I've spent the last few hours in Love Poetry Hell.
Once upon a time, you see, I taught a comp. lit. class on Love Poetry here at DePaul. To be specific, it was called "Love Poetry: the Western Tradition," because I wanted to leave room to apply for an in-house grant to study non-Western love poetry and create a new course on the topic. More on that anon.
In any case, across the early 2000s I taught the course...oh, seven or eight times, always with more or less the same core set of poets and readings on the syllabus:
the Song of Songs
Dante and / or Petrarch
a suite of Surrealists
These were usually joined by some secondary readings from Anne Carson's Eros, the Bittersweet and Octavio Paz's The Double Flame. Some years I added poems by Ibn 'Arabi and St. John of the Cross; some years, when I had enough class days, I found room for a suite of "Scoffers and Debunkers" and even, when we met three times a week, for class presentations on poets of their choosing.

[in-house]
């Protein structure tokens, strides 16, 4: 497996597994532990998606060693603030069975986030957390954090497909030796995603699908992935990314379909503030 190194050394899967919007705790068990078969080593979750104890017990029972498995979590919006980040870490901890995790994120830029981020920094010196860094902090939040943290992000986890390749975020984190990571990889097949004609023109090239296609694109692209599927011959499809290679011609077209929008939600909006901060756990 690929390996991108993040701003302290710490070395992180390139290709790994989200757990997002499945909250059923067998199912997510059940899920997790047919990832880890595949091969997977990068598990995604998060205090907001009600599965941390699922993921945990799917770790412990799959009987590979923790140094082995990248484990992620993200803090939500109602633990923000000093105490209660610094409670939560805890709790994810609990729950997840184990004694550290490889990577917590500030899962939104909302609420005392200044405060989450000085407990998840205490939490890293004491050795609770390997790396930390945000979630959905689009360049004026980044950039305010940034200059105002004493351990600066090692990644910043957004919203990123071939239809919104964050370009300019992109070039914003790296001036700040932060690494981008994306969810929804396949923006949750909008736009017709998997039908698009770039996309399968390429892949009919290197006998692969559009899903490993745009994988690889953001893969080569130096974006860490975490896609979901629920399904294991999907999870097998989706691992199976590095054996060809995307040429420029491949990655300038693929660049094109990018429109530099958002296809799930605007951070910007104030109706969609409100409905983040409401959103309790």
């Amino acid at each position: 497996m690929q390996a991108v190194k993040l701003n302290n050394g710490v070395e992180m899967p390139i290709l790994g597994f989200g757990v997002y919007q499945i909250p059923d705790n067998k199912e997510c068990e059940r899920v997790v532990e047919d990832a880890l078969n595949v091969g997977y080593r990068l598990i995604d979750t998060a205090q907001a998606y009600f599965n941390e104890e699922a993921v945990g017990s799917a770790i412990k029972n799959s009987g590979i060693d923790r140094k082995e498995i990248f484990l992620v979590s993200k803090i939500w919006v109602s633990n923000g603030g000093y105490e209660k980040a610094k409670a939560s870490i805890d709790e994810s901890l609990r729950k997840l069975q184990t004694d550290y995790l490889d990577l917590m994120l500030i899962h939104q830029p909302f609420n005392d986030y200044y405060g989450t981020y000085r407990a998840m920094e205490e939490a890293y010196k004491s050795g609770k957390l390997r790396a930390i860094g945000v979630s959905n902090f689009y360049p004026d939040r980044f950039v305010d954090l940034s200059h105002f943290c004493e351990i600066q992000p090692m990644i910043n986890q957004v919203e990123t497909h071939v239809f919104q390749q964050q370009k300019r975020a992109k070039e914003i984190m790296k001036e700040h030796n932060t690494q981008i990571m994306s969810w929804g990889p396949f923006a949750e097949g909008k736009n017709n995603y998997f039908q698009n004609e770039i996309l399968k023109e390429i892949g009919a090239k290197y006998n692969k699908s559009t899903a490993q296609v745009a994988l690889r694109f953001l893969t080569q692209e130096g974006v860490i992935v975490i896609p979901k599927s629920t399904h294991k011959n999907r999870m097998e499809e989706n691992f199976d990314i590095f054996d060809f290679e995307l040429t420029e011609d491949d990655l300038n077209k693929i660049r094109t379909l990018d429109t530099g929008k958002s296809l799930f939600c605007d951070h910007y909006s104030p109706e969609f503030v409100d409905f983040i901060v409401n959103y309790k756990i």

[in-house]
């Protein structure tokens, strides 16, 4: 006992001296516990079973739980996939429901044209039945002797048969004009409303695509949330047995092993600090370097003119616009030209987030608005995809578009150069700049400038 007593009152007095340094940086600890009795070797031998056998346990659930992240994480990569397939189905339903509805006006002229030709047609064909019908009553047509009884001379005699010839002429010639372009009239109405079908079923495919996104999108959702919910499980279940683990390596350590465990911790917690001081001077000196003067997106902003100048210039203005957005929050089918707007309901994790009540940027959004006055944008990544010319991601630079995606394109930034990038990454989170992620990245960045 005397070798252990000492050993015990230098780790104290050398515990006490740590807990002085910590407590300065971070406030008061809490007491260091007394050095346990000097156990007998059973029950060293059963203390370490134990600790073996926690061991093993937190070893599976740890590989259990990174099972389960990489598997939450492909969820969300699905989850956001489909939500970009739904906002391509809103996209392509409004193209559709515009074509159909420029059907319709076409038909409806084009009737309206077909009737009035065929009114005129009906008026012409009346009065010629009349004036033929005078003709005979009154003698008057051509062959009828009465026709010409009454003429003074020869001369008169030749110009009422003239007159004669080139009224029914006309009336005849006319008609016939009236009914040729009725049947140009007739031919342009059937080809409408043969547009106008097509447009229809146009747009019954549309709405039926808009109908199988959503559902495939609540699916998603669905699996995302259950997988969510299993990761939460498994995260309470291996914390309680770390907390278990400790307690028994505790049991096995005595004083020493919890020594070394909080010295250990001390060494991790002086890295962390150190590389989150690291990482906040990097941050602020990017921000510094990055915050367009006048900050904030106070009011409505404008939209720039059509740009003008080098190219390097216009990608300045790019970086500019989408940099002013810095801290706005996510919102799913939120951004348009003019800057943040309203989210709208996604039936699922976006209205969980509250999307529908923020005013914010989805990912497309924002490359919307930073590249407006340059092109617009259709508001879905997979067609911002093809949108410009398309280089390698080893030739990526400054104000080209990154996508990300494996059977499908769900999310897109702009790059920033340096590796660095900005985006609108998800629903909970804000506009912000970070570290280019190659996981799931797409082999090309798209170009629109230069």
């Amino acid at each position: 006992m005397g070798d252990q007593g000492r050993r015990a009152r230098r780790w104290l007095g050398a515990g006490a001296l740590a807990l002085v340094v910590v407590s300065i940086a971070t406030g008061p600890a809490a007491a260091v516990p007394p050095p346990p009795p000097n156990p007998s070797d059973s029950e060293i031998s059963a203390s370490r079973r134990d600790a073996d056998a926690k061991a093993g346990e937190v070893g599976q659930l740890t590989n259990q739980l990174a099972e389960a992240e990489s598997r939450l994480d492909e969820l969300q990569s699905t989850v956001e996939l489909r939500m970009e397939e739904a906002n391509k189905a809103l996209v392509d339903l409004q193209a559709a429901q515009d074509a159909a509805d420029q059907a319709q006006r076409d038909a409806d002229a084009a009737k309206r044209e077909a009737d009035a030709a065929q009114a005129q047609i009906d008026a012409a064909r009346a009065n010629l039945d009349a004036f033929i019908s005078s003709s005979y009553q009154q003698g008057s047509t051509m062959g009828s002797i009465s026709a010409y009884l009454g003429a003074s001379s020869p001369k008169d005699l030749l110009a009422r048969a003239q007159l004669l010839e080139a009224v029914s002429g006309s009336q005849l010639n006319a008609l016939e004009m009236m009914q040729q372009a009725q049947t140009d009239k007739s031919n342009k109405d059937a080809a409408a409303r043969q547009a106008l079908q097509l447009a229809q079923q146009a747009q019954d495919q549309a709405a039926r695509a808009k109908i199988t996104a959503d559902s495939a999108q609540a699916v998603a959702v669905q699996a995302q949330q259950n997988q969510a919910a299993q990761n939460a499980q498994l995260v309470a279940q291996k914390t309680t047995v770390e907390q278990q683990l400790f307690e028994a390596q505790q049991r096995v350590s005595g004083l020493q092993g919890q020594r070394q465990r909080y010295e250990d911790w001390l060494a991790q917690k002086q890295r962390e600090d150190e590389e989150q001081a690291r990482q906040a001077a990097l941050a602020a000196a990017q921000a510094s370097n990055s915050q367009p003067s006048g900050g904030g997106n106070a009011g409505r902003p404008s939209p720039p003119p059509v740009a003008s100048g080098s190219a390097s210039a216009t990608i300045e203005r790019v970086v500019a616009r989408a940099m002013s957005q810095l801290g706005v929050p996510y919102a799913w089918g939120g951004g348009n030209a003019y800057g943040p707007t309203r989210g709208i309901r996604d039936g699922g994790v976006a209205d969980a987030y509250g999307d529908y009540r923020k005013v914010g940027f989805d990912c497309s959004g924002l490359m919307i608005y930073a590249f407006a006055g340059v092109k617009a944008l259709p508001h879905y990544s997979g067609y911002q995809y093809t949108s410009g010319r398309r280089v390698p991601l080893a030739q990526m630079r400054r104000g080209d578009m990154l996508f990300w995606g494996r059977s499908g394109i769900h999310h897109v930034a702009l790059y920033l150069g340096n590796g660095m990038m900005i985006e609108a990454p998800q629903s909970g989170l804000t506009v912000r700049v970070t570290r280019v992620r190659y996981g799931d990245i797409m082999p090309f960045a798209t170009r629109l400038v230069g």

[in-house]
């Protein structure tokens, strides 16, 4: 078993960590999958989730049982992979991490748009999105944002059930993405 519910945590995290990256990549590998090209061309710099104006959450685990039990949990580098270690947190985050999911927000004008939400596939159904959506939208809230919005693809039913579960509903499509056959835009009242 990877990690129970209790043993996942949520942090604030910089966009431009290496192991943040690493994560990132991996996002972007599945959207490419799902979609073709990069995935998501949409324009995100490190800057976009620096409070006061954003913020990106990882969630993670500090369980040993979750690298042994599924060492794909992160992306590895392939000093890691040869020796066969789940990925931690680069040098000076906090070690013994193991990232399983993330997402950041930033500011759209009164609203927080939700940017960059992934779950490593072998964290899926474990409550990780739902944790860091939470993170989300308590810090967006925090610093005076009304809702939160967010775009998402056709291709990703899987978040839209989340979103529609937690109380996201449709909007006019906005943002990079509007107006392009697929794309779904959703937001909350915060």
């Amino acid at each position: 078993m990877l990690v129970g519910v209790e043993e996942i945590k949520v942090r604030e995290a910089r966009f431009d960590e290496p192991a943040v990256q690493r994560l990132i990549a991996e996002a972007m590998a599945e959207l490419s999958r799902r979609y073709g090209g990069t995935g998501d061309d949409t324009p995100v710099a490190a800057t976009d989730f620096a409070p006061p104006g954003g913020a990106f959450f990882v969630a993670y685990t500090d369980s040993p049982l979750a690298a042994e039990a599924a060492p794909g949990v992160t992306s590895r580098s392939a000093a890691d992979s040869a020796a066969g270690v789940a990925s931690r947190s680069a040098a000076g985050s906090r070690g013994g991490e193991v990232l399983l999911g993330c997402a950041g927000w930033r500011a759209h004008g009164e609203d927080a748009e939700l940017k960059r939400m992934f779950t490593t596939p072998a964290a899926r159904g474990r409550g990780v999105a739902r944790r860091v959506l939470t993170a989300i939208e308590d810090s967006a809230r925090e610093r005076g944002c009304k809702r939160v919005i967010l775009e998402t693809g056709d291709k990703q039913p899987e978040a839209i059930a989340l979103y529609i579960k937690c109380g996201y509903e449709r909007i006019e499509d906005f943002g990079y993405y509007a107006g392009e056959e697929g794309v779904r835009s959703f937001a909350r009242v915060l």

Why the hell? Well, this fall I'm teaching the course again--and I find the earlier format simultaneously attractive and frustrating.
Attractive, because it always worked: students learned a lot about new poets and about poets that they've studied elsewhere (Donne, Milton, Whitman, Dickinson) from a radically new perspective. Frustrating, because the poets and topics that I want to think now about are damnably hard to shoehorn into the syllabus. I'd like to expand the section on sacred and secular love, since that's a particular interest of mine; I'd like to spend more time on some modernist poets (Auden, Rich, maybe Rilke and / or Neruda); I'd love to do a unit on love songs; and I'd like to put some non-Western poets onto the syllabus, since that grant won't be coming my way any time soon. In particular, I've thought of adding Mahmoud Darwish, who doesn't get talked about nearly enough, I think, as a poet of love--but to do that, I'd need some Sufi poetry earlier.